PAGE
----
At the beginning of the Second World War, an airfield named RAF Croft was built on the site now occupied by the circuit. Also known as Croft Aerodrome, it was mainly used as a bomber airfield and was home to a number of different squadrons as well as Wellington, Lancaster, Whitley, Stirling and Halifax aircraft. During the late 1940s and ‘50s, Darlington & District Motor Club held motor race meetings at the airfield using various configurations of runways and perimeter roads. In April 1962, the Air Ministry offered two-thirds of the aerodrome for sale at public auction and a consortium of motor sport enthusiasts led by Bruce Ropner purchased 160 acres of the site including the runways and a third of the perimeter roads.
The Daily Mirror Trophy Meeting revved proceedings into life with both two-and-four-wheeled action, and throughout the 1960s and ‘70s the Autodrome continued to be developed for club, national and international-level race meetings as well as providing a venue for private testing, development of new cars, driver tuition and advanced driver training. The circuit’s roots as an aerodrome were acknowledged with an annual ‘RAF Day’ known as the Battle of Britain Meeting, which included a flypast by a Lancaster bomber and attracted the likes of motor racing royalty Sir Stirling Moss amongst other sporting luminaries.
At the end of 1967, Croft began to host rallycross events, using part of the tarmac race circuit combined with a new, specially-created loose-surface track. These proved to be extremely popular, and were broadcast live on ITV’s World of Sport programme.
By 1981, the profitability of events had fallen and resurfacing requirements caused Croft to close for a while. By 1987, however, it was back with a bang as it hosted the prestigious FIA Internations-Cup, going on to stage the event again in 1990 and the British round of the European Rallycross Championship in 1994.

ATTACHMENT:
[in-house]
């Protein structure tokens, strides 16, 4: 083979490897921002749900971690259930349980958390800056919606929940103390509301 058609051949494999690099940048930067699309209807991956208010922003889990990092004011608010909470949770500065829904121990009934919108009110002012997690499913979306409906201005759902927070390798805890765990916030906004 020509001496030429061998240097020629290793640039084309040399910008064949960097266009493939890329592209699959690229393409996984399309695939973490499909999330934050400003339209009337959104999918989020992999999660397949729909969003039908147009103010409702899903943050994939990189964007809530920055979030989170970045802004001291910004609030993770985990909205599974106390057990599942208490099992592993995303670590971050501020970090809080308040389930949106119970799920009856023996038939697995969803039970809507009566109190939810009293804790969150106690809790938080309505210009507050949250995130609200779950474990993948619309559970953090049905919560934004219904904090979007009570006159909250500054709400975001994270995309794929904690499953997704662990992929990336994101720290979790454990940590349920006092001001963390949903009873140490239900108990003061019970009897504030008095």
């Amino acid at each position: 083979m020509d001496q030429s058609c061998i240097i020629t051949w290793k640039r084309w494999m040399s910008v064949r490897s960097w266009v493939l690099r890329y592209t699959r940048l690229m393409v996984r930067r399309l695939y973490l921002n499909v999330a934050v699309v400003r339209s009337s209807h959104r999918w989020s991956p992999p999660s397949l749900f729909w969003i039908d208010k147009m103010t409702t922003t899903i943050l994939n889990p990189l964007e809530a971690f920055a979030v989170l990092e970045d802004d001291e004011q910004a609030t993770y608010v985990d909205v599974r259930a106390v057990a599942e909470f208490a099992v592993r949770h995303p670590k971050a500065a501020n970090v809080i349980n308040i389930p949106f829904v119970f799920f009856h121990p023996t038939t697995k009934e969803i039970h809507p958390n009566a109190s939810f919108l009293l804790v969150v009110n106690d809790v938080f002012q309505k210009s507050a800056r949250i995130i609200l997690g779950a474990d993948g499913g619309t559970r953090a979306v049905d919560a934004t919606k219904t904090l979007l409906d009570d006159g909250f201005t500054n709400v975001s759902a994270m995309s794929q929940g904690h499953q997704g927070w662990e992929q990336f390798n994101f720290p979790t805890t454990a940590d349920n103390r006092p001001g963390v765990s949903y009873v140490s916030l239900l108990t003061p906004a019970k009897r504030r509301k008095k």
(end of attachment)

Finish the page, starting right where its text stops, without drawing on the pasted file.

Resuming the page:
In 1997, Croft underwent another significant redevelopment – including major revision of the circuit layout as well as the creation of a new race control, pit area and spectator facilities – spawning the modern international circuit that can be seen today and kick-starting an on-going revival. This attracted many top-level British motorsport events including British Superbikes, British F3 and British GT.
Now operated by the British Automobile Racing Club (BARC), Croft annually welcomes the hugely popular Dunlop MSA British Touring Car Championship – the country’s leading racing series – as well as the retro-flavoured Nostalgia Weekend and British Rallycross Championship, amongst many other high-octane race and rally events, thrilling track day experiences and even cycling.
Famous drivers to have plied their trade and honed their careers at Croft over the ages include Formula 1 World Champions Ayrton Senna, James Hunt, Alan Jones, Kimi Raikkonen, Lewis Hamilton and Jenson Button, as well as multiple Indianapolis 500 winner and IndyCar Champion Dario Franchitti.
“Richmondshire Museum is very pleased to have the opportunity to put on this exhibition to commemorate 50 years of Croft Autodrome and Circuit,” remarked John Culpan, chairman of the Richmond-based museum. “The museum previously hosted an exhibition about the World War Two airfields in Richmondshire, including Croft, and it is fitting to recognise the significance of the event and the circuit as the pre-eminent motor sport venue in the North.”
“What a magnificent way to mark the 50th anniversary of motor racing at Croft!” echoed circuit manager Mike Cantelo. “We are immensely proud of Croft’s history over the years, and extremely excited about what the future holds. It is a venue that through all the changes and all the eras has never lost its defining characteristic – its spirit – and that is what will continue to guide Croft through the next 50 years of its fascinating story.”